The factor's influencing the radar's ability to estimate precipitation during the passage of tropical storms is similar to that experienced during any system that consists of tropical maritime conditions.  This is not a rare event in South Carolina.  During tropical maritime conditions there is an abundance of moisture that makes it difficult for the radar to determine a representative reflectivity.  These systems also have embedded thunderstorms with overestimation due to larger dropsizes in some areas and underestimation in others due to the presence of strong downdrafts.  Throughout history radars have had difficulty handling tropical systems (Brown, 1999)

3.3 Relationship Between Radar-Gauge Differences for Seven Events

       In an attempt to determine the relationship between the 7 events, the WSR-88D precipitation represented as a percentage of the gauge data (1, 099 observations) was entered into an ANOVA to test if the events were significantly different.  The Student-Newman-Keuls (SNK) tested the homogeneity of all the means.  The percentage data was used since the scale of the 7 different precipitation events varied by as much as 5 inches. Figure 3.31 presents the results.
       There was not a significant difference between the event means for October 22-26, 1997, January 22-23, 1998, and February 3-5, 1998.  However, the other four events were each significantly different.  The results did not coincide with the synoptic classification factors discussed earlier, however, the January and February storms were both stratiform events.  One consistency between October 1997, January 1998, and February 1998, was that the radar's performance was weakest during these events excluding the September 1997 storm because of the calibration change.  It is not surprising that the means were different based on the varying percent of accuracy levels as well as the spatial distribution of the results.
 
 

Chapter 4

Discussion

       The results of the Geographic Information System (GIS) and the SAS regression and ANOVA models are generally consistent in their analysis of the radar-gauge comparison.  Both show that the radar usually underestimates precipitation independent of the storm type.  This chapter briefly discusses the utility of the loose coupled GIS model, followed by a more thorough discussion of the radar's performance.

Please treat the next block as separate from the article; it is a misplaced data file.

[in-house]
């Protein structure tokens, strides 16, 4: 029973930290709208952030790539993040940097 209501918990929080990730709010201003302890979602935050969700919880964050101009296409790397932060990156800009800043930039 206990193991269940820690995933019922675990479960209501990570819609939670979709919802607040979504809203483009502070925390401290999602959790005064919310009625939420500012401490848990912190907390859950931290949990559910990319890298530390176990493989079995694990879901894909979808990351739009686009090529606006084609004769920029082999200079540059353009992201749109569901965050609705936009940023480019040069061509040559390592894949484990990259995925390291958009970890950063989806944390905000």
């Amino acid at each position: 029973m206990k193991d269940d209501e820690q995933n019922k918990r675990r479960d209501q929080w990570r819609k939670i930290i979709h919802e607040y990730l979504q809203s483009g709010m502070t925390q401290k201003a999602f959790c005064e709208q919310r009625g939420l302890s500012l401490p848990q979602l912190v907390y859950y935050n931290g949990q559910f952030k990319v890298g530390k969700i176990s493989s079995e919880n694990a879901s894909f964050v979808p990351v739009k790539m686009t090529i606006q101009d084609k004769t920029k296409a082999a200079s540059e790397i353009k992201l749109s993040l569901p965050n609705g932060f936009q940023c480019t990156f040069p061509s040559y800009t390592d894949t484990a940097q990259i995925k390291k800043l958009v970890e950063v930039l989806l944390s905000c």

4.1 Utility of the Loosed Coupled GIS

       GIS provided the platform needed to manipulate the layered, spatially distributed databases involved in this study and the specific GIS model created for this study provided an effective and efficient tool for examining the relationship between the radar and gauge data.  The ability to query, chart, map, summarize, and tabulate output within one model was invaluable for the process.

4.1.1 Reliability of the ANOVA and Regression models

       The model would have been more temporally efficient had the ANOVA and regression model been embedded within the GIS as had the RMSE computations.  The alternative loose coupled approach was used since ArcView software performed the analysis at the finest resolution of the interpolated surface (100 m * 100m).  This resolution was inappropriate because it was not compatible with the radar output.  In addition, the total number of small grids (384,400) distorts interpretation of the regression results due to the large number of degrees of freedom.  As with any statistical computation, the individual tests should not be used as a stand-alone model of the event.

4.2 Radar Rainfall Error Sources

       The radar consistently underestimated precipitation in 5 out of the 7 storms studied.  The radar also underestimated precipitation in the April and August storms, but some grids were excessively overestimated.  The potential physical factors causing these errors were provided in Chapter 3.  The discussion that follows will explain why these factors influence and diminish the radar's performance.

4.2.1 Reflectivity Estimate

       The WSR-88D radar provides more sensitive and reliable reflectivity estimates than previous radars.  However, there are still limitations due to the inherent use of the radar to estimate precipitation.  Radars can't directly measure rainfall, nor can they directly measure reflectivity, Z.  Reflectivity is dependent on dropsize distribution, but the radar can't measure dropsize distribution.  Radars estimate Z from returned power.  The estimation of  reflectivity is calculated by:
 

 Ze = Pr R2
        ____

         C
where Pr = returned power
 R = range
 C = radar constant